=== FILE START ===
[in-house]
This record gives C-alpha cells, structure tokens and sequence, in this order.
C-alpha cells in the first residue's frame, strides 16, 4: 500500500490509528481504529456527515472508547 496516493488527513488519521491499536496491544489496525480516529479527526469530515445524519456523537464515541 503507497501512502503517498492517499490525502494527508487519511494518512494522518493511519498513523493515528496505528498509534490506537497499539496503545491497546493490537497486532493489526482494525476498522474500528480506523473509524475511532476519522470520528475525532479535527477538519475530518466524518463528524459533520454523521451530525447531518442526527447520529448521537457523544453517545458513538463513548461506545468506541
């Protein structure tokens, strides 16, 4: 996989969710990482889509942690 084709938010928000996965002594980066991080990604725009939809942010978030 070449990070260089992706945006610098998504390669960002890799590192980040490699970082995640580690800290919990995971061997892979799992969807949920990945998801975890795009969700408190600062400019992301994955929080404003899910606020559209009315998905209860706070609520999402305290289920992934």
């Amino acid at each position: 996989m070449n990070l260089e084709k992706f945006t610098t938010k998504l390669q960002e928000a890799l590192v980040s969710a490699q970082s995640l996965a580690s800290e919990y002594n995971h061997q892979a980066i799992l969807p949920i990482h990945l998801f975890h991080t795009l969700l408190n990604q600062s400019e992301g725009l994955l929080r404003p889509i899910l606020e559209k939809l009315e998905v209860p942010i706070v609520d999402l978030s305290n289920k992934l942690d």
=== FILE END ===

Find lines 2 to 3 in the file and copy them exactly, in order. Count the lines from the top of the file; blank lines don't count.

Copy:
This record gives C-alpha cells, structure tokens and sequence, in this order.
C-alpha cells in the first residue's frame, strides 16, 4: 500500500490509528481504529456527515472508547 496516493488527513488519521491499536496491544489496525480516529479527526469530515445524519456523537464515541 503507497501512502503517498492517499490525502494527508487519511494518512494522518493511519498513523493515528496505528498509534490506537497499539496503545491497546493490537497486532493489526482494525476498522474500528480506523473509524475511532476519522470520528475525532479535527477538519475530518466524518463528524459533520454523521451530525447531518442526527447520529448521537457523544453517545458513538463513548461506545468506541